How do you use demoivre's theorem to simplify (1-i)^12?

1 Answer
Aug 13, 2016

$- 64$

Explanation:

$z = 1 - i$ will be in 4th quadrant of argand diagram. Important to note for when we find the argument.

$r = \sqrt{{1}^{2} + {\left(- 1\right)}^{2}} = \sqrt{2}$

$\theta = 2 \pi - {\tan}^{- 1} \left(1\right) = \frac{7 \pi}{4} = - \frac{\pi}{4}$

$z = r \left(\cos \theta + i \sin \theta\right)$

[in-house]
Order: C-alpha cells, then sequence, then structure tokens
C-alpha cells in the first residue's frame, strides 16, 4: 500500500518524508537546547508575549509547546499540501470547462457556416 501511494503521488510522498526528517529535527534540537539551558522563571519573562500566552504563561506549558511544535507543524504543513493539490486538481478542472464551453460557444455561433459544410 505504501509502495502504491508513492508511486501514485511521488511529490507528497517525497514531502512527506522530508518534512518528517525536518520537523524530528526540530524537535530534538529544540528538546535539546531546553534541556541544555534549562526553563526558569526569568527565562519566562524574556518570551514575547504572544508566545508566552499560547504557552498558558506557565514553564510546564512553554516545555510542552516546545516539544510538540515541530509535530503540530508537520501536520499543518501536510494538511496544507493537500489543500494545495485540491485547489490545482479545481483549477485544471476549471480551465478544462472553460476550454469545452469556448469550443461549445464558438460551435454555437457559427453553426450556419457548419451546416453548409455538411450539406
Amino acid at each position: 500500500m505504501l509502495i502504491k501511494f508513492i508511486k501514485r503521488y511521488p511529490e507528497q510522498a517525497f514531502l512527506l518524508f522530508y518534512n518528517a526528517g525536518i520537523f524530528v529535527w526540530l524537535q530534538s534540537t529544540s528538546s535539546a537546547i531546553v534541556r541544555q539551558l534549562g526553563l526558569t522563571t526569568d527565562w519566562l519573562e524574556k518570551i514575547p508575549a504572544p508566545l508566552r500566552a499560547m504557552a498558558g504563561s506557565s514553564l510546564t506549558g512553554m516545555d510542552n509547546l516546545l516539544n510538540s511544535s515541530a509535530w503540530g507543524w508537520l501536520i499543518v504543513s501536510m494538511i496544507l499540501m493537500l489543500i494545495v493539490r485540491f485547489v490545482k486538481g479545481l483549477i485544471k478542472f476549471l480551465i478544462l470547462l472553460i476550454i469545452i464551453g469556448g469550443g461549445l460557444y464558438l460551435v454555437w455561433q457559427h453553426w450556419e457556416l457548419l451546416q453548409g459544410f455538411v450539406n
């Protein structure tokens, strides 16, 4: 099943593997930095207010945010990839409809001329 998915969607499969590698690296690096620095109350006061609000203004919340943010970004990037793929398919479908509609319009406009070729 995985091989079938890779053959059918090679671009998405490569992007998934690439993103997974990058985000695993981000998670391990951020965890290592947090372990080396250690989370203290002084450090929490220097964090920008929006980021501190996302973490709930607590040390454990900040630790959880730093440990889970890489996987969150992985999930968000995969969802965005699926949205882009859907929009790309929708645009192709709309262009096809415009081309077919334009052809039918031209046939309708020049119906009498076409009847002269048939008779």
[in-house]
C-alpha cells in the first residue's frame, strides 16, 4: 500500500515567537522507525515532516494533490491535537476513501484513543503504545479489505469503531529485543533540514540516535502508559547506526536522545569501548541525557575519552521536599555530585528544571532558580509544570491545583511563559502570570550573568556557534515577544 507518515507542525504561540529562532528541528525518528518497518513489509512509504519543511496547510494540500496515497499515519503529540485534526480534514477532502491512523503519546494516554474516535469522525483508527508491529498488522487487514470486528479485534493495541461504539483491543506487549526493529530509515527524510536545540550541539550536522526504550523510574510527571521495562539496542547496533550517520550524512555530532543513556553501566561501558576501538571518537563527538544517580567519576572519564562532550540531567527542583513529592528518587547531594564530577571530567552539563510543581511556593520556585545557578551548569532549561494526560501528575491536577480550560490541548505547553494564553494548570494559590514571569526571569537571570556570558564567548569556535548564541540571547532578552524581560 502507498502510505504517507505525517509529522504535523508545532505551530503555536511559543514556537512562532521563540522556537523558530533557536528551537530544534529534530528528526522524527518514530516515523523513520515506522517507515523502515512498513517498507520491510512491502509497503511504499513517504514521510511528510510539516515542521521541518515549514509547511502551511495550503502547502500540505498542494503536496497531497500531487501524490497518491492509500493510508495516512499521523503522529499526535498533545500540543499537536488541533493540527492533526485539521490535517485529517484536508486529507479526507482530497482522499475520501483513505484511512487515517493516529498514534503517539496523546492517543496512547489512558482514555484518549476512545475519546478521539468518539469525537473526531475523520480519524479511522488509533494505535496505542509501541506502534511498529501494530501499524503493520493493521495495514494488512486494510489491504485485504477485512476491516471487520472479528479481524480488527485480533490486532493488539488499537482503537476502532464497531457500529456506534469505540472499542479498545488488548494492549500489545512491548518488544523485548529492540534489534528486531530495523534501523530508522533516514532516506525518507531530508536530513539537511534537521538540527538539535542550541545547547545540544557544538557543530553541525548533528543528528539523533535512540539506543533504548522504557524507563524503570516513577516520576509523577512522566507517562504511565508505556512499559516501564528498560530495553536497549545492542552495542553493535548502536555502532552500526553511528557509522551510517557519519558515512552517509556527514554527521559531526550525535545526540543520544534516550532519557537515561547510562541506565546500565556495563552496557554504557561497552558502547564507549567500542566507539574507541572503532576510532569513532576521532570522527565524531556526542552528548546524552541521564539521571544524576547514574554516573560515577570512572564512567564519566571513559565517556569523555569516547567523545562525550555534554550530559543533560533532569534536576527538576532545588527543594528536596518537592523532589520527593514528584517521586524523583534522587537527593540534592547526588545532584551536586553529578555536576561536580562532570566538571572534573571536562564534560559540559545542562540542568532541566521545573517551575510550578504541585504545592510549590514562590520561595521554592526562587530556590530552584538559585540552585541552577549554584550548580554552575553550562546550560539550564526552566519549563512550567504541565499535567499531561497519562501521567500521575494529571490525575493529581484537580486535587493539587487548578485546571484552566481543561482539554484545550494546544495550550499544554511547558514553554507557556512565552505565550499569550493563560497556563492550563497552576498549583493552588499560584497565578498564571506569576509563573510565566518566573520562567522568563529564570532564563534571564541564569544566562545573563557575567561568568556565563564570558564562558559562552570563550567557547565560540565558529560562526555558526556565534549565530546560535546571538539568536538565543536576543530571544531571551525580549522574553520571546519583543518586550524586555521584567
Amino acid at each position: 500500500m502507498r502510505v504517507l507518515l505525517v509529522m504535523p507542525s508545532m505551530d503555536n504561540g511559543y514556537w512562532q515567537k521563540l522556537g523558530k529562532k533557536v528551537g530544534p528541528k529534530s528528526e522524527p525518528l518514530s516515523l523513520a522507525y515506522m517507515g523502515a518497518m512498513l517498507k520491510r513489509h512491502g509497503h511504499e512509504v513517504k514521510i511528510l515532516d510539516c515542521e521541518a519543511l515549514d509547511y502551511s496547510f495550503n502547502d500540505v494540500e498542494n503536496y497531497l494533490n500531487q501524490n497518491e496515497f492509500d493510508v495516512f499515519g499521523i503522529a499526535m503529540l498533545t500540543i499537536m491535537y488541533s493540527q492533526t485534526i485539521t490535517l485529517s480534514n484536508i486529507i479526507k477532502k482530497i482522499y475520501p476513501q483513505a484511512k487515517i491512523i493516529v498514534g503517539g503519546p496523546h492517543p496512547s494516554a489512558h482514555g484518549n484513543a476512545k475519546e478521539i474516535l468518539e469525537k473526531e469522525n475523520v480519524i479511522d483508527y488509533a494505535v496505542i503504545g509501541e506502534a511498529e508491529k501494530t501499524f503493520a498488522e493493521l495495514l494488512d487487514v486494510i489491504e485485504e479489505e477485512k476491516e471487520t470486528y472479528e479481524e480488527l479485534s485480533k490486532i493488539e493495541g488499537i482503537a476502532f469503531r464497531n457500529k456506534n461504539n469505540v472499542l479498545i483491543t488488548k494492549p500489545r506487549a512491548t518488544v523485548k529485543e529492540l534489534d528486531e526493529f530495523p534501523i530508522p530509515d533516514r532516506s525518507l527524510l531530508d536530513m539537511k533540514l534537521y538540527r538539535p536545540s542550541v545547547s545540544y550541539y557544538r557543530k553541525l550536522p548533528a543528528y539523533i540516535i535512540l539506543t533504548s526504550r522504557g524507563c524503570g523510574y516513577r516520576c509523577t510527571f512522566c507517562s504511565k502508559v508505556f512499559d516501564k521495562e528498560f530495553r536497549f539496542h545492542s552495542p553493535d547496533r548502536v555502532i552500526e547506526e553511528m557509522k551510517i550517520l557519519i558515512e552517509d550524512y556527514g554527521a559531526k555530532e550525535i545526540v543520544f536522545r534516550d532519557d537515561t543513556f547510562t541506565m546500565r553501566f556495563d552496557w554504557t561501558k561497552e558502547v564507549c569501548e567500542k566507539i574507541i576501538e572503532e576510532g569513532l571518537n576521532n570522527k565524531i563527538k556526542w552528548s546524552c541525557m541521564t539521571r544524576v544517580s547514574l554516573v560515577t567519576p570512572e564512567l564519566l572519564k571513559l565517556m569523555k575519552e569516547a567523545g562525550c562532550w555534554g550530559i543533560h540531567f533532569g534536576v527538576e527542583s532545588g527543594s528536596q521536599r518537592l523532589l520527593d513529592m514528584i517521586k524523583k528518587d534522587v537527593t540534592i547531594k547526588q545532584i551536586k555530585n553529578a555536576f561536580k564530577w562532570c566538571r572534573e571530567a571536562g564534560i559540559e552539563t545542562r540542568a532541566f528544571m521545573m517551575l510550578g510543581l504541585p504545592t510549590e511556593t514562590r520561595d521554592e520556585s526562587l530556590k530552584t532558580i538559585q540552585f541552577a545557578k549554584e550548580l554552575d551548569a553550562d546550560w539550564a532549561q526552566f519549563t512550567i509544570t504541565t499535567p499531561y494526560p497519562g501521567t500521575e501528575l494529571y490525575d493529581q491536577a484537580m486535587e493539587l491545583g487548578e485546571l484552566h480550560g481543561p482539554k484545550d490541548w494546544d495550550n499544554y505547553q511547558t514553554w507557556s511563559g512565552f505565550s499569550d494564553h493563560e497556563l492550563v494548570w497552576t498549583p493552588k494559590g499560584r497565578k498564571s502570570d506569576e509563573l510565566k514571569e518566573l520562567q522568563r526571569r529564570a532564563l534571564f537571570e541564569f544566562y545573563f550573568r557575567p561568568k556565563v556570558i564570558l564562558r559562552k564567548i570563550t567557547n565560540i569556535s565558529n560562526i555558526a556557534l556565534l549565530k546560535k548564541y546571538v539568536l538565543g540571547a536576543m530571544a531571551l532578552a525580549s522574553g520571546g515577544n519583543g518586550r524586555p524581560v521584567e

${z}^{n} = {r}^{n} \left(\cos n \theta + i \sin n \theta\right)$

${z}^{12} = {\left(\sqrt{2}\right)}^{12} \left(\cos \left(- 12 \frac{\pi}{4}\right) + i \sin \left(- 12 \frac{\pi}{4}\right)\right)$

${z}^{12} = {2}^{\frac{1}{2} \cdot 12} \left(\cos \left(- 3 \pi\right) + i \sin \left(- 3 \pi\right)\right)$

${z}^{12} = {2}^{6} \left(\cos \left(3 \pi\right) - i \sin \left(3 \pi\right)\right)$

$\cos \left(3 \pi\right) = \cos \left(\pi\right) = - 1$

$\sin \left(3 \pi\right) = \sin \left(\pi\right) = 0$

${z}^{12} = - {2}^{6} = - 64$